Several place-specific features were found to intensify these negative experiences. First, the design did little to safeguard residents’ need for privacy in a context of close proximity to people with very different ways of living (; Van Eijk 2011). In line with previous studies ( ; ), differences in the use of private and shared spaces in the building were magnified by the distribution of apartments for different tenures – owners upstairs and renters downstairs and in the tower – and different household types – large families downstairs, small families upstairs and in the tower. A compact building design and the location of the shared entrance and courtyard created a sound box that made it difficult for residents to ignore each other.
Second, rather than reducing the resulting social tensions between the different resident groups, the management structure and everyday management practices were found to enhance them (; ). Most notably, an asymmetry in the decision-making power between owner-occupiers and social renters enabled the former to modify the rules and regulations of the building and the physical design of the shared spaces in a way that does not reflect the interests of the latter. Owners have, for instance, been able to introduce child-unfriendly plants and wooden logs in the shared yard to prevent ‘downstairs’ children from playing there and making noise. As a result, symbolic power differences between the upstairs owners and the downstairs renters have become inscribed in the physical layout of the apartment complex (Bourdieu 1989; ). Not surprisingly, social renters, particularly those in the ground floor apartments, feel marginalized within their own building.
Finally, this feeling is enhanced by the fact that also in the wider middle class neighborhood, social renters feel that their everyday needs have not been accommodated. Local facilities and amenities are perceived to largely reflect the interests and lifestyles of the owners. This has contributed to mostly segregated routines at the scale of the neighborhood, which are seen by all respondents as symbolic for the divisions within the apartment complex.
How to create neighborhoods without borders?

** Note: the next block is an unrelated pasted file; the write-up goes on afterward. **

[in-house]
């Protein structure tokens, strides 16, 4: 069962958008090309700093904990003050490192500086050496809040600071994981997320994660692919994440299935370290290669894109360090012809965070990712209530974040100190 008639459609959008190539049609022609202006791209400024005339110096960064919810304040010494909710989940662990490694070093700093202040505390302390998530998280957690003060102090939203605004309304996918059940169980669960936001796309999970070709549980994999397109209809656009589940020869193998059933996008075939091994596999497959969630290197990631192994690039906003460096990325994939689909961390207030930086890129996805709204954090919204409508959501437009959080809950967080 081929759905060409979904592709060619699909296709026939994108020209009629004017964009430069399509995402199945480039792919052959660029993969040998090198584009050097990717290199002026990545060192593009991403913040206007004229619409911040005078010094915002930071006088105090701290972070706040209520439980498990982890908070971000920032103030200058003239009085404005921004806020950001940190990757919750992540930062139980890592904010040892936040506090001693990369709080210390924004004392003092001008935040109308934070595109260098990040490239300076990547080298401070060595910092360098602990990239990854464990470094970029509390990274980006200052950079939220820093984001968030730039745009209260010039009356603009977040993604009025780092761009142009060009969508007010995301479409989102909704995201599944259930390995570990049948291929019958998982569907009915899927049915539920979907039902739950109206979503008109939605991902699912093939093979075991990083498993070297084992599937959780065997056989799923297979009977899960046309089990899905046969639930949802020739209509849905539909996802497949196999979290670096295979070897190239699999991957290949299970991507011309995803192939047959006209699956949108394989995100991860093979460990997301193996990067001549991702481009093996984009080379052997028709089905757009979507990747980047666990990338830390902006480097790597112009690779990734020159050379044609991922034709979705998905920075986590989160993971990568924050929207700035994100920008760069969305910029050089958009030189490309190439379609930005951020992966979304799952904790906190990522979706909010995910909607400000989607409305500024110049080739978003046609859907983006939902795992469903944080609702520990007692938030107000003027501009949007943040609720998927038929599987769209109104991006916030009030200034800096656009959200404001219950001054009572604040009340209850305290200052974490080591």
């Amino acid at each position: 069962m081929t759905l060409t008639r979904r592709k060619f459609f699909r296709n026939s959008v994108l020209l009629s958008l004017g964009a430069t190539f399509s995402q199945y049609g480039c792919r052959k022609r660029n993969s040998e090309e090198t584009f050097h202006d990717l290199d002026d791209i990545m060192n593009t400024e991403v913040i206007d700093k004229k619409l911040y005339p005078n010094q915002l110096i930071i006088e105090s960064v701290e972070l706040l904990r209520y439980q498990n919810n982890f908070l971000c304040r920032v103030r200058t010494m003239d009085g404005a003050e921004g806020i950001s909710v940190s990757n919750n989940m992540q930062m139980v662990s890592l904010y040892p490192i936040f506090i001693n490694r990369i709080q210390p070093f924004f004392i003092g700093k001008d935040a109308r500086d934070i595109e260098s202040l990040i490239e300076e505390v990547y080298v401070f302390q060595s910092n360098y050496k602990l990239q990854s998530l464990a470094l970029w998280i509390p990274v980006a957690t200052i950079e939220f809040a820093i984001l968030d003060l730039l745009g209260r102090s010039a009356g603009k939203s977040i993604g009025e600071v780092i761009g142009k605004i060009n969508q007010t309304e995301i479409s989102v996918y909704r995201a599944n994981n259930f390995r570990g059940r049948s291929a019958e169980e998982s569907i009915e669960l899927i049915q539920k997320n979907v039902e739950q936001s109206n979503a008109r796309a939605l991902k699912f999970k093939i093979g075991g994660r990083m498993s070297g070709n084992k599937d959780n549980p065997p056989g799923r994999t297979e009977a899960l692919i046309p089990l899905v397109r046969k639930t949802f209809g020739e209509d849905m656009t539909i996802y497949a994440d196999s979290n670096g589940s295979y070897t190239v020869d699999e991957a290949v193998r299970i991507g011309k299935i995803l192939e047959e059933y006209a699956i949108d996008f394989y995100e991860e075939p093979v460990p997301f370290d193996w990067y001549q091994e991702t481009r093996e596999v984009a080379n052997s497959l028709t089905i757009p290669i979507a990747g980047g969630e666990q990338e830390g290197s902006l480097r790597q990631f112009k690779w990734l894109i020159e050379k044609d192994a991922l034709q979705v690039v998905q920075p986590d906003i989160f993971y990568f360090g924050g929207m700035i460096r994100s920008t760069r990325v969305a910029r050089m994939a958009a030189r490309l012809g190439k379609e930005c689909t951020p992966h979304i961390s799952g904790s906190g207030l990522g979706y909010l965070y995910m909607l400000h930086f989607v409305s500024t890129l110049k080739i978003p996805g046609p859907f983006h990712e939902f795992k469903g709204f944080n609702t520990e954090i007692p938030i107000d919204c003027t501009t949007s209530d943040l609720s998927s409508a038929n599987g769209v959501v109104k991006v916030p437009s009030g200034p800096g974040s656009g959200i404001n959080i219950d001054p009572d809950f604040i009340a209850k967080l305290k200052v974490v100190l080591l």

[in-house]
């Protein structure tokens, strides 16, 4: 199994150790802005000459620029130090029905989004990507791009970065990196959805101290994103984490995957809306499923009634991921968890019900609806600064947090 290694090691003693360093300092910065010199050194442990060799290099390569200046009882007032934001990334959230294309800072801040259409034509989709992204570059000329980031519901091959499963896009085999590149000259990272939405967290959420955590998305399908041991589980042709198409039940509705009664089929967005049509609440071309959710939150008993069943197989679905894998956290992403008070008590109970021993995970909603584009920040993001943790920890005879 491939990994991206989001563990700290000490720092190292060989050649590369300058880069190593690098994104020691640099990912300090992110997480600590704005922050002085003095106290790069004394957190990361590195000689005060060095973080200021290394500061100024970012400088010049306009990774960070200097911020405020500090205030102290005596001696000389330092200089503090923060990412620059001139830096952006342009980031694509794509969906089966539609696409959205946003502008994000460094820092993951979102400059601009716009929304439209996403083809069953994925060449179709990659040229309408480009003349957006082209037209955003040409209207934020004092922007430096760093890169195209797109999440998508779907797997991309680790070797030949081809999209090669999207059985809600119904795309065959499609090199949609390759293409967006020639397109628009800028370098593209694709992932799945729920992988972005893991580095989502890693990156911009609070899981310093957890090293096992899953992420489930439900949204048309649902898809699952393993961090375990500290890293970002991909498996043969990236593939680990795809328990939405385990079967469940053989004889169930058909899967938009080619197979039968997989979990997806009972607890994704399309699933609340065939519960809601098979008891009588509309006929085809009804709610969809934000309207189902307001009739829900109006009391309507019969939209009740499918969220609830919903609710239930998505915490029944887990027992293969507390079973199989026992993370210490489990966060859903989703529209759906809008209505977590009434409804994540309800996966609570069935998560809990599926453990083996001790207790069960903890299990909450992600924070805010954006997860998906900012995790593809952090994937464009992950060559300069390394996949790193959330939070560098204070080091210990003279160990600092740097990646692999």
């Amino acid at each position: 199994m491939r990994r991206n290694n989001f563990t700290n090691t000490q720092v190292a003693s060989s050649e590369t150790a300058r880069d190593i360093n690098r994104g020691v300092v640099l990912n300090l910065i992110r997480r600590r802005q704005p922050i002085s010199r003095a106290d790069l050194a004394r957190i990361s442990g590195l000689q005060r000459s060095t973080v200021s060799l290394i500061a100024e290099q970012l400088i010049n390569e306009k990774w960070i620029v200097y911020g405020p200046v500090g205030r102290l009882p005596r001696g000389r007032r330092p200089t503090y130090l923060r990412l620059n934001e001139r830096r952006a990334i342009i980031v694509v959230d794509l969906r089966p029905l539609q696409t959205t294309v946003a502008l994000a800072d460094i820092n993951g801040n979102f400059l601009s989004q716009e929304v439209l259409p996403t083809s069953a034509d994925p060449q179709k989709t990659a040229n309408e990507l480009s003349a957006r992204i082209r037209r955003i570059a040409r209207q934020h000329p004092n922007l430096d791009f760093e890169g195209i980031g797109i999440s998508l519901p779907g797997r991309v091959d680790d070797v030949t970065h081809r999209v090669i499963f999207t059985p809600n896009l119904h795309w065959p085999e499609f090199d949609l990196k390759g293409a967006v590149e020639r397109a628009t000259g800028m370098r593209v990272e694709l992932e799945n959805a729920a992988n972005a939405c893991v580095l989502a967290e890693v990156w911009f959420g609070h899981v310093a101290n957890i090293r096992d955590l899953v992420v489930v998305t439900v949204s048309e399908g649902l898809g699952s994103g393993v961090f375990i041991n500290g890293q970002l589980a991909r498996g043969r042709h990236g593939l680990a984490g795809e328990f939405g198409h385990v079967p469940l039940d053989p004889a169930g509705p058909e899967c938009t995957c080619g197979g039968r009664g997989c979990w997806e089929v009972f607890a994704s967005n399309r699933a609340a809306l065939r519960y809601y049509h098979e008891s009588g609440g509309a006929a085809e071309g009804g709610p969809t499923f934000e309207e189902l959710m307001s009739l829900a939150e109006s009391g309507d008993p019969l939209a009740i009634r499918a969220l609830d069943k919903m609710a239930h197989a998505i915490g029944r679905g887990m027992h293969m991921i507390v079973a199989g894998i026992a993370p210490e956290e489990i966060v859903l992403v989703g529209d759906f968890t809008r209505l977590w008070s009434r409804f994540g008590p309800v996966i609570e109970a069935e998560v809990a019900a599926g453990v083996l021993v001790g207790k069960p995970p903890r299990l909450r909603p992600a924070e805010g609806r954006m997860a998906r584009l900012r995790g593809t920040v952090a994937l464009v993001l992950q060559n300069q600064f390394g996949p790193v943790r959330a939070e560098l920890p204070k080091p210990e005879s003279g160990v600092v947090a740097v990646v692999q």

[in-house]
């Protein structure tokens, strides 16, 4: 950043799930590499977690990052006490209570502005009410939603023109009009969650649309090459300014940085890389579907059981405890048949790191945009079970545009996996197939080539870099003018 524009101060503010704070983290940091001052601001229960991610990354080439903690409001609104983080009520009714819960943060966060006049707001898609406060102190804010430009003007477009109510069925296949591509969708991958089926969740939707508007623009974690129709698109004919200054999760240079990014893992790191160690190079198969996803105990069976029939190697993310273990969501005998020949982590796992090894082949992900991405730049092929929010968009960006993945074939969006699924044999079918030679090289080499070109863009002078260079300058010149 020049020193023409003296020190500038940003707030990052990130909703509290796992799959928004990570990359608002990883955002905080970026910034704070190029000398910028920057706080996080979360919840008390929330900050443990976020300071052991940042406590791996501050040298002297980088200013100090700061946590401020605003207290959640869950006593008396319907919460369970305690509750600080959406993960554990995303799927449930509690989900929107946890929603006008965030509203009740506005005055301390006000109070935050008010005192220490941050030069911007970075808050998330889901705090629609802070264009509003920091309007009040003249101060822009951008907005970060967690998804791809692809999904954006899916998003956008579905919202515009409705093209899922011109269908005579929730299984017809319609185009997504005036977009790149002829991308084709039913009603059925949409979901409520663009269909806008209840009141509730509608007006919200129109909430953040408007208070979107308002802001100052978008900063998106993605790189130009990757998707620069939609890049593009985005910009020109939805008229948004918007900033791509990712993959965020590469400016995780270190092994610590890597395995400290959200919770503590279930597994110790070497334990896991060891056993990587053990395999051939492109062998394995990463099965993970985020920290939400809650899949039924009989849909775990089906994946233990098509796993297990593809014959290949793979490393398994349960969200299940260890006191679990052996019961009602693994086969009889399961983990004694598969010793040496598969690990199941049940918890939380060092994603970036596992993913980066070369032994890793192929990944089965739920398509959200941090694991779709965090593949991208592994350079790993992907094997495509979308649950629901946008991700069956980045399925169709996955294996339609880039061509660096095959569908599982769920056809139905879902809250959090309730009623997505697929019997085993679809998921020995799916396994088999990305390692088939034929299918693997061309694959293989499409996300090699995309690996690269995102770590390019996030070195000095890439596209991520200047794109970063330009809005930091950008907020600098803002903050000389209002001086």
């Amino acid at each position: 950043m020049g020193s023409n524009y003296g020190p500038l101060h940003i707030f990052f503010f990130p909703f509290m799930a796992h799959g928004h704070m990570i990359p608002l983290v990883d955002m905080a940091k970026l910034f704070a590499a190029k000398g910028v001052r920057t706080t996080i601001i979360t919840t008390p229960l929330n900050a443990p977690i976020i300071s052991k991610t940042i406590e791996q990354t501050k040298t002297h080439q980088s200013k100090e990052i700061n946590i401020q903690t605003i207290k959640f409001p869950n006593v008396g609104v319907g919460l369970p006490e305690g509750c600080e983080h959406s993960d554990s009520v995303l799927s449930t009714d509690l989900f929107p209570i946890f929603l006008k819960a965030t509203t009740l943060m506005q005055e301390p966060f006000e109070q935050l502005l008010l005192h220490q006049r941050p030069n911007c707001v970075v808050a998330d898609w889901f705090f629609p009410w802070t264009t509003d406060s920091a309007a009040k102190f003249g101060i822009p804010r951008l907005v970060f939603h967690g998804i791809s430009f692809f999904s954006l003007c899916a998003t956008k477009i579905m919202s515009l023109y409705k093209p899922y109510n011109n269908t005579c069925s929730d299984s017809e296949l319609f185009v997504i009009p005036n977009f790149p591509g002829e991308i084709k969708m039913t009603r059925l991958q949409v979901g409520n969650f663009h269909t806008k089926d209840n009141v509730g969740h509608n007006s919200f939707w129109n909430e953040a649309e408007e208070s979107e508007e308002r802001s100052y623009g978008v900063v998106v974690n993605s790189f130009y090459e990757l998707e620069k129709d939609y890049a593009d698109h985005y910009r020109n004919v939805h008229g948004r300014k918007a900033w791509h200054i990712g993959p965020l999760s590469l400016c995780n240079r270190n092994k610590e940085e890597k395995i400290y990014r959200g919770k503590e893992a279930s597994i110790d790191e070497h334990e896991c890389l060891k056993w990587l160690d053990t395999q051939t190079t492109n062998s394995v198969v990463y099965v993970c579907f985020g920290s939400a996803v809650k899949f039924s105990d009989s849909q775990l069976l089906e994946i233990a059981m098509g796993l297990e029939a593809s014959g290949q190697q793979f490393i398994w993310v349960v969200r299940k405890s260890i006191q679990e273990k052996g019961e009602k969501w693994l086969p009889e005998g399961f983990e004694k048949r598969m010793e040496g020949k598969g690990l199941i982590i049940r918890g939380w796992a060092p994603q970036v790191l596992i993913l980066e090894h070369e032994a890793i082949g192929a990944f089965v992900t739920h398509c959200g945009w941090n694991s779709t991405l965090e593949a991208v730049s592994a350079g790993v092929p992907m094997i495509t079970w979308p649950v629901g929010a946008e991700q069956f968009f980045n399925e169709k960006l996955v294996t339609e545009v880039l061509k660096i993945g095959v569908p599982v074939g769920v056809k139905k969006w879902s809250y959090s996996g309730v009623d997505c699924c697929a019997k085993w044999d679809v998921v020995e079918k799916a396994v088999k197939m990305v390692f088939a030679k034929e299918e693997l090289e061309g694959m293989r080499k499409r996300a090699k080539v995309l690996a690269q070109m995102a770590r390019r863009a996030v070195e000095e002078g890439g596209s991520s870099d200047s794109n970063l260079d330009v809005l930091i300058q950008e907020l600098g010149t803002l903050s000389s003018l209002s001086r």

The study shows that creating a “neighborhood without borders” entails much more than mixing tenures within a coherent design. In the case of IJburg, other place-specific factors, at the scale of the apartment complex itself and at the scale of the neighborhood, could have been planned in a more inclusive way. Consequently, what could have been a “best practice” case seems to actually have become a worst case scenario: living with difference has resulted in substantial social tensions and even overt conflict in which social renters feel stigmatized and out of place in their own homes. In fact, in a recent meeting about IJburg with urban and housing professionals and active residents, it was cynically agreed upon that the original intention to design “exciting inner court yards in fine-grained mix projects has led to altogether too much excitement of the wrong kind.” Housing corporations have, therefore, apparently decided to avoid further fine-grained mix projects in new extensions of the neighborhood.
The question can be raised, however, whether this is ultimately the lesson that should be taken from the experiences in IJburg. This study suggests that the “blame” for the problems does not lie in design alone. Fine-grained mix also requires inclusive and proactive management and an inclusive facility structure at the scale of the neighborhood. The study, therefore, demonstrates the need for more integrated approaches in the planning for and management of mixed-tenure projects, which acknowledge the wider socioinstitutional residential context and facilitate more opportunities for positive encounters between different tenure groups.